I’ve been reviewing philosopher and programmer Erik Larson’s The Myth of Artificial Intelligence. See my two earlier posts, here and here. With natural language processing, Larson amusingly retells the story of Joseph Weizenbaum’s ELIZA program, in which the program, acting as a Rogerian therapist, simply mirrors back to the human what the human says. Carl Rogers, the psychologist, advocated a “non-directive” form of therapy where, rather than tell the patient what to do, the therapist reflected back what the patient was saying, as a way of getting the patient to solve one’s own problems. Much like Eugene Goostman, whom I’ve already mentioned in this series, ELIZA is a cheat, though to its inventor Weizenbaum’s credit, he recognized from the get-go that it was a cheat.…

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Car and bus accident, bumper to bumper

Automated Driving and Other Failures of AI

How would autonomous cars manage in an environment where eye contact with other drivers is important?

Yesterday I posted a review here of philosopher and programmer Erik Larson’s The Myth of Artificial Intelligence. There’s a lot more I would like to say. Here are some additional notes, to which I will add in a couple of future posts. Three of the failures of Big Tech that I listed earlier (Eugene Goostman, Tay, and the image analyzer that Google lobotomized so that it could no longer detect gorillas, even mistakenly) were obvious frauds and/or blunders. Goostman was a fraud out of the box. Tay a blunder that might be fixed in the sense that its racist language could be mitigated through some appropriate machine learning. And the Google image analyzer — well that was just pathetic: either retire the image…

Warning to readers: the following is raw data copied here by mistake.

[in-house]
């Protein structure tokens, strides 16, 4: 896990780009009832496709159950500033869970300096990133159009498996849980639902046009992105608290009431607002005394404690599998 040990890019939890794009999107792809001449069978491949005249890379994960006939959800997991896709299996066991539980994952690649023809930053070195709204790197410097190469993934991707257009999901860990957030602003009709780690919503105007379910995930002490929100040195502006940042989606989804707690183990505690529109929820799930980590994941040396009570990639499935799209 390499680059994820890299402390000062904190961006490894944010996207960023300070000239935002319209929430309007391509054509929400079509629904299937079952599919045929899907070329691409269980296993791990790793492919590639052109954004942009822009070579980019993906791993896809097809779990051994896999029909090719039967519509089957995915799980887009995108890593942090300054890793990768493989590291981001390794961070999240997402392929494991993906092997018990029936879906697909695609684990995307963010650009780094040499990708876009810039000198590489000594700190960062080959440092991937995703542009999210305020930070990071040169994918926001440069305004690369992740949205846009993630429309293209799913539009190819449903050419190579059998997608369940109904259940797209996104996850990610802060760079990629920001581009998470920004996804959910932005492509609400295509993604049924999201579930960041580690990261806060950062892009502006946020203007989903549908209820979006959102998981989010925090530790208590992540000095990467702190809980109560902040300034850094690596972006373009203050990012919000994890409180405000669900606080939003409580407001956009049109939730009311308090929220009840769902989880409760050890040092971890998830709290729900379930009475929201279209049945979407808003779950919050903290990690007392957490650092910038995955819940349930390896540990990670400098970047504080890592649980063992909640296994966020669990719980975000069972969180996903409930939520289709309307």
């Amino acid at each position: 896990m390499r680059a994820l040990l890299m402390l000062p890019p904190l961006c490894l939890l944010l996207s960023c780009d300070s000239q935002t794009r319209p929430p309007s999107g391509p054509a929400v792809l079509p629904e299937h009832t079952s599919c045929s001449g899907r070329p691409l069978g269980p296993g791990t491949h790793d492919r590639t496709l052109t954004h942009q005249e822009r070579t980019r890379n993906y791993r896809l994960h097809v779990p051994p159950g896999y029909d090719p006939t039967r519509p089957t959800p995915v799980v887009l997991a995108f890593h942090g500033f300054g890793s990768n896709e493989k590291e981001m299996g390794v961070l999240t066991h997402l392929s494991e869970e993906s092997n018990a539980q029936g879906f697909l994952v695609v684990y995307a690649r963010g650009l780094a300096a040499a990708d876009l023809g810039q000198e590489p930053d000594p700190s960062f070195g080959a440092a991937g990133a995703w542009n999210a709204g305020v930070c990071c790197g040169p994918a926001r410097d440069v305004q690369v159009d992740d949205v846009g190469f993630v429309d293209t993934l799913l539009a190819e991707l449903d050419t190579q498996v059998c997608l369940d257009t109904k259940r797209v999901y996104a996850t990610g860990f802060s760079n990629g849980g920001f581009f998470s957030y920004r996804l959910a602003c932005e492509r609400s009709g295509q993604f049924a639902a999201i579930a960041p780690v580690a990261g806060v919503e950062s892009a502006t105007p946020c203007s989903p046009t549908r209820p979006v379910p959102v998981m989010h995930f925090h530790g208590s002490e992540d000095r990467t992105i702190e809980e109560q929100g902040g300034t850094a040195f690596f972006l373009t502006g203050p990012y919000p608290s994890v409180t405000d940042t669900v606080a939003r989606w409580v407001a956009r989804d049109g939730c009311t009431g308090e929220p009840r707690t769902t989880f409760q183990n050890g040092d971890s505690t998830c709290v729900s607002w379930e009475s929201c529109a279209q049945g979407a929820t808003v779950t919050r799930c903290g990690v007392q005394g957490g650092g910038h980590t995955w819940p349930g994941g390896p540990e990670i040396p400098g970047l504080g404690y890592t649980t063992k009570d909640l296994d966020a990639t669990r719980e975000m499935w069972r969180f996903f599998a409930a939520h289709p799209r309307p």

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Technology and engineering concept

Artificial Intelligence: Unseating the Inevitability Narrative

World-class chess, Go, and Jeopardy-playing programs are impressive, but they prove nothing about whether computers can be made to achieve AGI

Back in 1998, I moderated a discussion at which Ray Kurzweil gave listeners a preview of his then forthcoming book The Age of Spiritual Machines, in which he described how machines were poised to match and then exceed human cognition, a theme he doubled down on in subsequent books (such as The Singularity Is Near and How to Create a Mind). For Kurzweil, it is inevitable that machines will match and then exceed us: Moore’s Law guarantees that machines will attain the needed computational power to simulate our brains, after which the challenge will be for us to keep pace with machines..  Kurzweil’s respondents at the discussion were John Searle, Thomas Ray, and Michael Denton, and they were all to varying degrees critical of his strong…